Once upon a time, gay representation on the small screen was few and far between, with gay characters often relegated to a minor supporting role, if that. Then came shows like “Will & Grace,” “Queer as Folk” and “Queer Eye for the Straight Guy.” Gay men could finally watch TV and see people that were relatable. Then came the launch of Dekkoo in early 2017, the gay equivalent of Netflix and Hulu, featuring 100% gay content. One of the shows available on Dekkoo is “I’m Fine,” now in its second season.
“I’m Fine” follows Nate (Perry Powell) and his group of gay friends as they navigate hook ups, break ups, love and loss in West Hollywood. Setting the series in West Hollywood was a no-brainer for creator Brandon Kirby, who also writes and directs every episode.
“West Hollywood was a specific choice because I wanted to explore the gray area between gay male friendships. For example, if you and your boyfriend live in West Hollywood and break up, you are inevitably going to see this person. The Ven diagram of the circles of West Hollywood all overlap. There’s the friend who you didn’t know was friends with your ex and will stay friends with your ex. The connections all overlap. Everybody knows someone who knows someone. It’s all very incestuous.”
Powell agrees that West Hollywood is the perfect microcosm of gay life.
“I feel like West Hollywood has a unique aesthetic about it where men in their twenties are having their second adolescence. They’re experiencing some things for the first time like hooking up and breaking up – the Peter Pan syndrome thing. In the web series, the characters will try to help someone out, but then he will self-sabotage. I see that a lot in the culture of West Hollywood.
“You go through this whole period of denying yourself and you come out here and there’s just sex everywhere. There’s this swipe psychology of Tinder and Grindr. If you don’t like what you’re having right now, you can just go and get a new one. If you don’t want to make an emotional connection, you don’t have to. We process that we should be able to have instant gratification in every part of our lives because we were denied for so long. There’s a really strange imbalance of emotional immaturity that takes a while to break down for each person.”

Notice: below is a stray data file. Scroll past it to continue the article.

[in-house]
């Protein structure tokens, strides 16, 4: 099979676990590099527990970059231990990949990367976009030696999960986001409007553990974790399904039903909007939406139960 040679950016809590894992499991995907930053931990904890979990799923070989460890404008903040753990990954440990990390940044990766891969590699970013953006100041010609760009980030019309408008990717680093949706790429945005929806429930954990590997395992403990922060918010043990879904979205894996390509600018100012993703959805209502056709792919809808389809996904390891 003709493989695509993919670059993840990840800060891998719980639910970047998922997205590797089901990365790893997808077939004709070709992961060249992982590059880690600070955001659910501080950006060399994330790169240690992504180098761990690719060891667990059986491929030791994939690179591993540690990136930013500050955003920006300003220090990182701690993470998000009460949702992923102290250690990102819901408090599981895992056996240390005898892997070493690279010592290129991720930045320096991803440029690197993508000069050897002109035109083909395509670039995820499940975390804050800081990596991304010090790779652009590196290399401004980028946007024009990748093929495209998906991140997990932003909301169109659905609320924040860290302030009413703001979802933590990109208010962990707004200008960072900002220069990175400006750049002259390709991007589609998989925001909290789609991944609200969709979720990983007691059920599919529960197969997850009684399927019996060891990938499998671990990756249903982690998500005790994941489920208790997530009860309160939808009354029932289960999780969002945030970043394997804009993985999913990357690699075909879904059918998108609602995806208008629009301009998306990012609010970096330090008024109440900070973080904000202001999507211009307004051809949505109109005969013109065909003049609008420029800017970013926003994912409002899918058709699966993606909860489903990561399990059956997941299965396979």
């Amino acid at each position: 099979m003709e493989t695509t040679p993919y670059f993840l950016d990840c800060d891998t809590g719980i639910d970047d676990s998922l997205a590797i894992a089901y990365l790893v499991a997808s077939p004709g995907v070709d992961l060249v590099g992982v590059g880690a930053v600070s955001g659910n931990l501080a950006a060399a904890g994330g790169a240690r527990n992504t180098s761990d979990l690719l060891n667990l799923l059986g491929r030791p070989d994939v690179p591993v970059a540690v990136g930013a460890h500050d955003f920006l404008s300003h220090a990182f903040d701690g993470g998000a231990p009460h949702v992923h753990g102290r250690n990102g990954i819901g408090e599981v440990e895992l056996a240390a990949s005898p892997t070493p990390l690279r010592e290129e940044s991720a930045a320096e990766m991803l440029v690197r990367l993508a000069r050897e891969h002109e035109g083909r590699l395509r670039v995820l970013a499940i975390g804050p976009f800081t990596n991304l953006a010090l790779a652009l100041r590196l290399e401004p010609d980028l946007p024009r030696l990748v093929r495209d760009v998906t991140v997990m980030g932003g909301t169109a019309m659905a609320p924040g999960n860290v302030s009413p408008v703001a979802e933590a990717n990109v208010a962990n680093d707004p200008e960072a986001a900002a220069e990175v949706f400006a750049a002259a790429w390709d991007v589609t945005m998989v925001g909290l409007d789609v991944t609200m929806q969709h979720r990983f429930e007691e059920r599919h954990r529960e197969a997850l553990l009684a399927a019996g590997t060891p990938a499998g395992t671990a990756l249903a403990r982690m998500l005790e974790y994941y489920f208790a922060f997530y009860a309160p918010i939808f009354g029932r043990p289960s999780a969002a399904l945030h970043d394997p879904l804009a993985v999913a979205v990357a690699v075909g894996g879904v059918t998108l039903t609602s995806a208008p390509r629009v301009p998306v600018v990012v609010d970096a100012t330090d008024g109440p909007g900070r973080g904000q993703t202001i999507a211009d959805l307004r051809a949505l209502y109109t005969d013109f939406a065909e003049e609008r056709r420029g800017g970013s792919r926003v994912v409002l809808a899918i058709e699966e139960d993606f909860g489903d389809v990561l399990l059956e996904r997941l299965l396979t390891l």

Many of us who are L.A. transplants can relate to having a second adolescence after the move. Both Kirby and Powell are no exceptions.
Powell explains, “I’m from a town near Jacksonville, Florida. I went to Florence State University for theatre and film production. After graduating, Los Angeles was really the next logical step. I lived in New York for a year and did theatre there. I came to L.A. in 2013 and my intention was to be an artist. I’ve been chipping away at that for half a decade.”
Kirby’s background is similar as well. “I’m originally from Michigan from a town outside of Detroit and went to Michigan State. I never thought I’d end up in Los Angeles. I figured I’d end up in Chicago since that’s where everyone from MSU went. I moved to L.A. right out of school for an internship for The Hollywood Reporter, so I started my career in journalism. I had a web series before I’m Fine where I sort of got my legs wet. And now I’m here in production which was the goal.”
Powell and Kirby met at Outfest while working on a screening of the movie classic, “Clue.” Powell was drawn to Kirby’s passion project, which was deeply personal to the show’s creator.
“The hook up that Nate has in the first episode was based on a hook up I had. I wrote it as a short and showed it to a friend and she said, ‘this isn’t a short. This is a pilot.’ The whole episode about the bad hook up and the bad break up happened to me. A lot of it is drawn from my own experiences or experiences I’ve seen other friends go through. For example, this season, Lee Dowd, who plays Jeff, and I were having drinks and he said he really wanted to address the whole race issue. It was important for me to expand the second season beyond my own personal reference points.”
That second season might not have happened if not for Kirby’s excellent stalking skills on social media.
“I had met [someone from] Dekkoo at a mixer. At that point, we had a few episodes on Vimeo and we had a social media page. I saw Dekkoo’s page on Instagram. At that time, they hadn’t had many posts yet, so I went through and liked every single post so they would notice this weird page liking all of its stuff. After a while, Dekkoo emailed me asking me what this was and it just went from there. I always say I stalked my way into them noticing me.”
Perry adds, “After the fourth episode, Dekkoo picked it up and it snowballed into this huge production. It became a much bigger sum of its parts.
Two of the reasons for the show’s success could be due to its diversity and relatability. Perry explains, “It’s a main cast of really different gay guys. It’s still a really novel idea; networks won’t want to take that risk. It shouldn’t be a risk right now. We’re moving into a brave new world with queer representation. For all the kids who are interested in seeing a wide variety of characters who are all gay men, it’s pretty interesting. Especially in West Hollywood, you find this superficial filter over everything.”
Kirby succinctly breaks it down. “It’s an honest look at gay friendships and relationships, but specificity breeds universality. If straight people are watching, they can still relate.”
The first two seasons of “I’m Fine” are now available on Dekkoo.